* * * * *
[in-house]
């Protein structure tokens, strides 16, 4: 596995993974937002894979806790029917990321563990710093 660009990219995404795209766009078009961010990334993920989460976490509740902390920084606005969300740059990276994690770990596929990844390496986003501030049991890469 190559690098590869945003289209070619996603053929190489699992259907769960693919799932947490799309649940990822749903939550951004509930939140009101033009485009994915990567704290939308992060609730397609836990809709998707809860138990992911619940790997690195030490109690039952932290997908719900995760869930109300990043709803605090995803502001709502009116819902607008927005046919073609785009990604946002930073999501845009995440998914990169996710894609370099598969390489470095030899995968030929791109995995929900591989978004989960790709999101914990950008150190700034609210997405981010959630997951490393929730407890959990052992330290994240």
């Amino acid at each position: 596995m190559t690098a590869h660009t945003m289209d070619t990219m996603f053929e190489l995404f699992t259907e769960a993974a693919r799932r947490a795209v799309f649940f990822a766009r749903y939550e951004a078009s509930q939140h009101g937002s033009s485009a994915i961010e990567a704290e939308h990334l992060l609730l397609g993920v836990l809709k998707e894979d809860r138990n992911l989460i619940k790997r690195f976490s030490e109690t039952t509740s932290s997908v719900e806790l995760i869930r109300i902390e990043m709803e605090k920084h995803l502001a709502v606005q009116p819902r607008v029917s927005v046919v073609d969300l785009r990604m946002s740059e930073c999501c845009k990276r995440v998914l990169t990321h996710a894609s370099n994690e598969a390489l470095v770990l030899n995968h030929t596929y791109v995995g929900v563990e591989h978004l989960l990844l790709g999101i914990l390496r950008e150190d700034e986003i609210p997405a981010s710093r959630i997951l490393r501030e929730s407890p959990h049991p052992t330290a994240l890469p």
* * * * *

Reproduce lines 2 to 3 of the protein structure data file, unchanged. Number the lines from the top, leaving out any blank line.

């Protein structure tokens, strides 16, 4: 596995993974937002894979806790029917990321563990710093 660009990219995404795209766009078009961010990334993920989460976490509740902390920084606005969300740059990276994690770990596929990844390496986003501030049991890469 190559690098590869945003289209070619996603053929190489699992259907769960693919799932947490799309649940990822749903939550951004509930939140009101033009485009994915990567704290939308992060609730397609836990809709998707809860138990992911619940790997690195030490109690039952932290997908719900995760869930109300990043709803605090995803502001709502009116819902607008927005046919073609785009990604946002930073999501845009995440998914990169996710894609370099598969390489470095030899995968030929791109995995929900591989978004989960790709999101914990950008150190700034609210997405981010959630997951490393929730407890959990052992330290994240």
């Amino acid at each position: 596995m190559t690098a590869h660009t945003m289209d070619t990219m996603f053929e190489l995404f699992t259907e769960a993974a693919r799932r947490a795209v799309f649940f990822a766009r749903y939550e951004a078009s509930q939140h009101g937002s033009s485009a994915i961010e990567a704290e939308h990334l992060l609730l397609g993920v836990l809709k998707e894979d809860r138990n992911l989460i619940k790997r690195f976490s030490e109690t039952t509740s932290s997908v719900e806790l995760i869930r109300i902390e990043m709803e605090k920084h995803l502001a709502v606005q009116p819902r607008v029917s927005v046919v073609d969300l785009r990604m946002s740059e930073c999501c845009k990276r995440v998914l990169t990321h996710a894609s370099n994690e598969a390489l470095v770990l030899n995968h030929t596929y791109v995995g929900v563990e591989h978004l989960l990844l790709g999101i914990l390496r950008e150190d700034e986003i609210p997405a981010s710093r959630i997951l490393r501030e929730s407890p959990h049991p052992t330290a994240l890469p």